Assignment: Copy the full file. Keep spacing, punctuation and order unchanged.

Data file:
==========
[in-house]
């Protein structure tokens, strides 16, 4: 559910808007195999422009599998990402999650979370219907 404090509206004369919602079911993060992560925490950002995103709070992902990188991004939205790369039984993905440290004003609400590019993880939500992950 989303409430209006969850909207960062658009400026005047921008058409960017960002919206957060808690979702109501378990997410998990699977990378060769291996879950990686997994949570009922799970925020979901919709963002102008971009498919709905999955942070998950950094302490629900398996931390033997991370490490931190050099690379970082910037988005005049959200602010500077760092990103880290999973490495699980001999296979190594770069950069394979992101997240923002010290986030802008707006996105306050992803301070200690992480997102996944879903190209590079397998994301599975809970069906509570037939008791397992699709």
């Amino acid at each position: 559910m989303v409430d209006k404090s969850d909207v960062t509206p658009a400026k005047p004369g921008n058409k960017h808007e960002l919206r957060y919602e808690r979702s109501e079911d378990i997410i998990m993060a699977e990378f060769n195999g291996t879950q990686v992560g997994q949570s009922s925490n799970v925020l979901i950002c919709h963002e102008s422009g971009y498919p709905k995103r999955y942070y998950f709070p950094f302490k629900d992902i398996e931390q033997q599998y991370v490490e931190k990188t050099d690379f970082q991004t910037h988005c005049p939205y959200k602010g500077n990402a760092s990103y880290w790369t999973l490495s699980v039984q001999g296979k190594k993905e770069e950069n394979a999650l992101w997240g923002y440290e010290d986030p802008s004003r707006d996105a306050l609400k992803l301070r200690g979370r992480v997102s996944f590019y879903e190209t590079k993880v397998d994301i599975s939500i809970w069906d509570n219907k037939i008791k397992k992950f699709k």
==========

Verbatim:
[in-house]
């Protein structure tokens, strides 16, 4: 559910808007195999422009599998990402999650979370219907 404090509206004369919602079911993060992560925490950002995103709070992902990188991004939205790369039984993905440290004003609400590019993880939500992950 989303409430209006969850909207960062658009400026005047921008058409960017960002919206957060808690979702109501378990997410998990699977990378060769291996879950990686997994949570009922799970925020979901919709963002102008971009498919709905999955942070998950950094302490629900398996931390033997991370490490931190050099690379970082910037988005005049959200602010500077760092990103880290999973490495699980001999296979190594770069950069394979992101997240923002010290986030802008707006996105306050992803301070200690992480997102996944879903190209590079397998994301599975809970069906509570037939008791397992699709």
């Amino acid at each position: 559910m989303v409430d209006k404090s969850d909207v960062t509206p658009a400026k005047p004369g921008n058409k960017h808007e960002l919206r957060y919602e808690r979702s109501e079911d378990i997410i998990m993060a699977e990378f060769n195999g291996t879950q990686v992560g997994q949570s009922s925490n799970v925020l979901i950002c919709h963002e102008s422009g971009y498919p709905k995103r999955y942070y998950f709070p950094f302490k629900d992902i398996e931390q033997q599998y991370v490490e931190k990188t050099d690379f970082q991004t910037h988005c005049p939205y959200k602010g500077n990402a760092s990103y880290w790369t999973l490495s699980v039984q001999g296979k190594k993905e770069e950069n394979a999650l992101w997240g923002y440290e010290d986030p802008s004003r707006d996105a306050l609400k992803l301070r200690g979370r992480v997102s996944f590019y879903e190209t590079k993880v397998d994301i599975s939500i809970w069906d509570n219907k037939i008791k397992k992950f699709k």